Merrill Lynch announced this week that it’s planning to develop a new team of specialized advisors for international clients, and will narrow the pool of foreign clients it serves by imposing higher asset minimums and focusing on less than 30 countries. Merrill joins other Wall Street banks that are also revamping their international client advisory businesses. Regulators have increased scrutiny of firms that process transactions for international clients, and many brokerages have tightened controls over their international exposure as a result.
Merrill's new service will be based on the Private Banking & Investment Group model, according to an internal memo sent by head of Merrill Lynch Wealth Management John Thiel and first reported in the Wall Street Journal. He said the initiative followed an in-depth, three-year business review following the divestiture of the firm’s international wealth management offices to Julius Baer in 2012. The team will serve clients with minimums of $2.5 million in a slate of countries in Latin America; clients will need at least $5 million in assets to qualify in an additional 21 other countries, including Argentina, Australia, India, Israel and the U.K.
Matt Card, spokesman for Merrill, said Thursday that "our goal is to assess all current IFAs serving global clients and ensure they demonstrate the necessary global marketplace expertise,” he said. Advisors in the program will complete "rigorous training" and submit to an annual review to ensure that they are "best-in-class," Card says.
But what does this mean for advisors with a current roster of international clients? According to Card, advisors seeking entry to the program will have to undergo a "rigorous, multi-phase assessment process" to ensure they have the right level of experience and expertise. If advisors do not pass, they will have 18 months to transition their international client relationships to a designated advisor.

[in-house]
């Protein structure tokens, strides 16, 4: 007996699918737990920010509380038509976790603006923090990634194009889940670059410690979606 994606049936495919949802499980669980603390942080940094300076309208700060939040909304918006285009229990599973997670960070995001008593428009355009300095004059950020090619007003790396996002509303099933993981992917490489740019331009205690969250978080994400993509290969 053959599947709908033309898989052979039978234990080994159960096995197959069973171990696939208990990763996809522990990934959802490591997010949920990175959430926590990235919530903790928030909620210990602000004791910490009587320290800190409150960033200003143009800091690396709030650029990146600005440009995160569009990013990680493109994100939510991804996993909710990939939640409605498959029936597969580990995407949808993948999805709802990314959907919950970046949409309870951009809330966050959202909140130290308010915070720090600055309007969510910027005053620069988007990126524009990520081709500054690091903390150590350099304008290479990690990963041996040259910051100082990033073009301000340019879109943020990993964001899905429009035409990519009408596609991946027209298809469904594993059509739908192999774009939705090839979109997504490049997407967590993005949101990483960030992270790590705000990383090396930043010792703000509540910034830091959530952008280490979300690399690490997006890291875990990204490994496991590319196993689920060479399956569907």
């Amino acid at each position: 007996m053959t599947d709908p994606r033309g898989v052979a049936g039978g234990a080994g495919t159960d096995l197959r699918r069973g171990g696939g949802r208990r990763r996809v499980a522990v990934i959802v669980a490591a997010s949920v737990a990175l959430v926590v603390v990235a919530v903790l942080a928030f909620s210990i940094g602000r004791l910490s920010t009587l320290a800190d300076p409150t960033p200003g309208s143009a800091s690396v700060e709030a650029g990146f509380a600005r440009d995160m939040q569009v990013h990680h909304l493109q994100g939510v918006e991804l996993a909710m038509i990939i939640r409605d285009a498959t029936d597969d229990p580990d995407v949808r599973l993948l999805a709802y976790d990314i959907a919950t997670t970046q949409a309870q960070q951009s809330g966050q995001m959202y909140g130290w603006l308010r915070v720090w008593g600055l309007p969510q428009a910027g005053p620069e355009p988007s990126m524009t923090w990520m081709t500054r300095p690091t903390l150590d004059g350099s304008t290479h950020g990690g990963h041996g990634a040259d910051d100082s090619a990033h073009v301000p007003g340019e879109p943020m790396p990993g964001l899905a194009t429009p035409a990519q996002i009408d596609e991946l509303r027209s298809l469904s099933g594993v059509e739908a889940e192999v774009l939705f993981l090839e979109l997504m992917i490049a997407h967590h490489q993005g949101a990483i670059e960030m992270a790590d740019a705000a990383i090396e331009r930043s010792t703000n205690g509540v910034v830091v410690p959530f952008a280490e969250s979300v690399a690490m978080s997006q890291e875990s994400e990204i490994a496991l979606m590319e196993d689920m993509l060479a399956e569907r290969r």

Serving international clients has always been a risk for Wall Street banks, and by limiting the scope to those with more assets, from select countries, and putting them in front of trained advisors, Merrill may be better protected against things like inadvertent money laundering.
“As for closing accounts outside the listed 29 countries, one could speculate that Merrill is de-risking its international anti-money-laundering exposure,” says Bao Nguyen, director of risk advisory services at Kaufman Rossin. Nguyen adds that it appears that Merrill is going to maintain a presence in some of those markets by increasing the minimum balance and attracting new ultra-high-net worth clients in order to maintain balance between risk and reward.
In its 2015 exam priorities letter, the Financial Industry Regulatory Authority said it would focus on money laundering, including adequacy of firms’ surveillance of customer trading. The Securities Exchange Commission has issued similar warnings.
Scott Curtis, president of Raymond James Financial Services, said earlier this year that "expectations have changed" and regulators’ scrutiny around money laundering has increased significantly throughout the industry. “It won’t be enough to know that the client has $4 million, now the question is ‘OK, where did you get the money?’” Curtis said.
But Merrill is not the only firm to see an opportunity in having specialized advisors on hand to handle the complex needs of international clients. Wells Fargo Advisors has had a similarly structured advisor group called International Private Client Services for about two years.
The group, which is the successor to Wachovia’s Latin America business that was eventually consolidated, has about 300 advisors located across the country with five hub office locations—Miami, New York, Houston, San Diego and Tucson. Mattera says the specialized team approach is needed because the added complexity of those accounts comes with added risk. “Supervision issues are difficult when dealing with international clients,” according to firm spokesman Anthony Mattera.
The advisors in Wells' program are designated International Financial Advisors (IFA), and the bulk of the clients are in Latin America.
Morgan Stanley is also in the process of finalizing a strategy to invest in and grow the international wealth management business, says spokesman Jim Wiggins, in a way that strengthens risk management around the complex rules governing the securities business across multiple sovereign jurisdictions.